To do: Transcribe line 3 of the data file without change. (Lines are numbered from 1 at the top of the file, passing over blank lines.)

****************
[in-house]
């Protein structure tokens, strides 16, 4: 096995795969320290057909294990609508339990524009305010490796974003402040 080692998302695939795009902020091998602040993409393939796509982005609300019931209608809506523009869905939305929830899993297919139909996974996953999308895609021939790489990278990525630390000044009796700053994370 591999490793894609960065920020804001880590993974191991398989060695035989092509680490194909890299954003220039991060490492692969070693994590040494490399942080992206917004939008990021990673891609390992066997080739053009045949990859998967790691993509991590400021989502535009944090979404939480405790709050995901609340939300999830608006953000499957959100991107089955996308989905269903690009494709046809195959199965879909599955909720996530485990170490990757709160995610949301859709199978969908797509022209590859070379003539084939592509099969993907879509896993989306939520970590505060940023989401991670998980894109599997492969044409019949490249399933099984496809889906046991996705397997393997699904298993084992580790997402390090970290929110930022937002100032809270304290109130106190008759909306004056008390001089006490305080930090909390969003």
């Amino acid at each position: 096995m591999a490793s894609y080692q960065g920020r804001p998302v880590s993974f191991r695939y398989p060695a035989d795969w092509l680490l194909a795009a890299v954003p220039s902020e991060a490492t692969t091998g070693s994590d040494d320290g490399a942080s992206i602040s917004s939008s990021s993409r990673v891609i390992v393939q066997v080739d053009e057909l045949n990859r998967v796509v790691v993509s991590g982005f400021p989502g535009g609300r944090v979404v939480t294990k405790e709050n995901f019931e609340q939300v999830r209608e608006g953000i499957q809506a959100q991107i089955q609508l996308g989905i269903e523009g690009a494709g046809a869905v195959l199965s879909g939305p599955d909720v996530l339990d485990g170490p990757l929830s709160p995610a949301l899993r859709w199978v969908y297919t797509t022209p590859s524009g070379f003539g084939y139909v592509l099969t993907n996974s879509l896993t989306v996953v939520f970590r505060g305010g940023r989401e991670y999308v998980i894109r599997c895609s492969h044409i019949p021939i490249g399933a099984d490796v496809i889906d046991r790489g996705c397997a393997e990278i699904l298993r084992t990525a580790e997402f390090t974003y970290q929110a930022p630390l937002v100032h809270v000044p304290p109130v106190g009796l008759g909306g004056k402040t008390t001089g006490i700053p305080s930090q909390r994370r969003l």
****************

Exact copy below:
């Amino acid at each position: 096995m591999a490793s894609y080692q960065g920020r804001p998302v880590s993974f191991r695939y398989p060695a035989d795969w092509l680490l194909a795009a890299v954003p220039s902020e991060a490492t692969t091998g070693s994590d040494d320290g490399a942080s992206i602040s917004s939008s990021s993409r990673v891609i390992v393939q066997v080739d053009e057909l045949n990859r998967v796509v790691v993509s991590g982005f400021p989502g535009g609300r944090v979404v939480t294990k405790e709050n995901f019931e609340q939300v999830r209608e608006g953000i499957q809506a959100q991107i089955q609508l996308g989905i269903e523009g690009a494709g046809a869905v195959l199965s879909g939305p599955d909720v996530l339990d485990g170490p990757l929830s709160p995610a949301l899993r859709w199978v969908y297919t797509t022209p590859s524009g070379f003539g084939y139909v592509l099969t993907n996974s879509l896993t989306v996953v939520f970590r505060g305010g940023r989401e991670y999308v998980i894109r599997c895609s492969h044409i019949p021939i490249g399933a099984d490796v496809i889906d046991r790489g996705c397997a393997e990278i699904l298993r084992t990525a580790e997402f390090t974003y970290q929110a930022p630390l937002v100032h809270v000044p304290p109130v106190g009796l008759g909306g004056k402040t008390t001089g006490i700053p305080s930090q909390r994370r969003l």